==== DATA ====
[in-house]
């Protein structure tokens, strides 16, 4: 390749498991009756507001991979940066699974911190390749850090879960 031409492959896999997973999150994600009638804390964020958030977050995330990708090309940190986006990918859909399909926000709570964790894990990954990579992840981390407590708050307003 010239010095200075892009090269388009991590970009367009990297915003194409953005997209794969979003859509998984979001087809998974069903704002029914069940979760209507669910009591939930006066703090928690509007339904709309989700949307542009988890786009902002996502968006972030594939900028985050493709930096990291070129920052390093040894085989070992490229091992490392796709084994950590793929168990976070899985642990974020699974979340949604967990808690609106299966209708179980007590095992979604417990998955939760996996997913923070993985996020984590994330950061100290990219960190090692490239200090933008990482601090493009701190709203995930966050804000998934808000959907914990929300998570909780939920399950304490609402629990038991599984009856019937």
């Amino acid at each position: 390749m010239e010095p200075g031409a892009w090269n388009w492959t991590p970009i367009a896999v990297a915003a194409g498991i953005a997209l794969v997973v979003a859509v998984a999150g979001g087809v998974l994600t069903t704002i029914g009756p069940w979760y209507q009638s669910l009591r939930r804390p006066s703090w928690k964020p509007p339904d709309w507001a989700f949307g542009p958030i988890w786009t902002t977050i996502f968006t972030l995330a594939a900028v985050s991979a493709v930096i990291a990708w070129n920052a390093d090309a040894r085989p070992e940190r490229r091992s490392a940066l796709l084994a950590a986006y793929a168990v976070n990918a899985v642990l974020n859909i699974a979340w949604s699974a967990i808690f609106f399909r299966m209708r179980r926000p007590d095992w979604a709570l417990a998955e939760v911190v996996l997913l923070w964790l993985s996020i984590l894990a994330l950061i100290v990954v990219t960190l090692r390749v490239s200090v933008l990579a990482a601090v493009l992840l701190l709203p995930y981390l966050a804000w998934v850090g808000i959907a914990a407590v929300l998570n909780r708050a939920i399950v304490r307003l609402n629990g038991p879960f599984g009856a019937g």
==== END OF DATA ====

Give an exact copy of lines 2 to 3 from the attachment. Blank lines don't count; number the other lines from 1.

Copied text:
């Protein structure tokens, strides 16, 4: 390749498991009756507001991979940066699974911190390749850090879960 031409492959896999997973999150994600009638804390964020958030977050995330990708090309940190986006990918859909399909926000709570964790894990990954990579992840981390407590708050307003 010239010095200075892009090269388009991590970009367009990297915003194409953005997209794969979003859509998984979001087809998974069903704002029914069940979760209507669910009591939930006066703090928690509007339904709309989700949307542009988890786009902002996502968006972030594939900028985050493709930096990291070129920052390093040894085989070992490229091992490392796709084994950590793929168990976070899985642990974020699974979340949604967990808690609106299966209708179980007590095992979604417990998955939760996996997913923070993985996020984590994330950061100290990219960190090692490239200090933008990482601090493009701190709203995930966050804000998934808000959907914990929300998570909780939920399950304490609402629990038991599984009856019937």
């Amino acid at each position: 390749m010239e010095p200075g031409a892009w090269n388009w492959t991590p970009i367009a896999v990297a915003a194409g498991i953005a997209l794969v997973v979003a859509v998984a999150g979001g087809v998974l994600t069903t704002i029914g009756p069940w979760y209507q009638s669910l009591r939930r804390p006066s703090w928690k964020p509007p339904d709309w507001a989700f949307g542009p958030i988890w786009t902002t977050i996502f968006t972030l995330a594939a900028v985050s991979a493709v930096i990291a990708w070129n920052a390093d090309a040894r085989p070992e940190r490229r091992s490392a940066l796709l084994a950590a986006y793929a168990v976070n990918a899985v642990l974020n859909i699974a979340w949604s699974a967990i808690f609106f399909r299966m209708r179980r926000p007590d095992w979604a709570l417990a998955e939760v911190v996996l997913l923070w964790l993985s996020i984590l894990a994330l950061i100290v990954v990219t960190l090692r390749v490239s200090v933008l990579a990482a601090v493009l992840l701190l709203p995930y981390l966050a804000w998934v850090g808000i959907a914990a407590v929300l998570n909780r708050a939920i399950v304490r307003l609402n629990g038991p879960f599984g009856a019937g």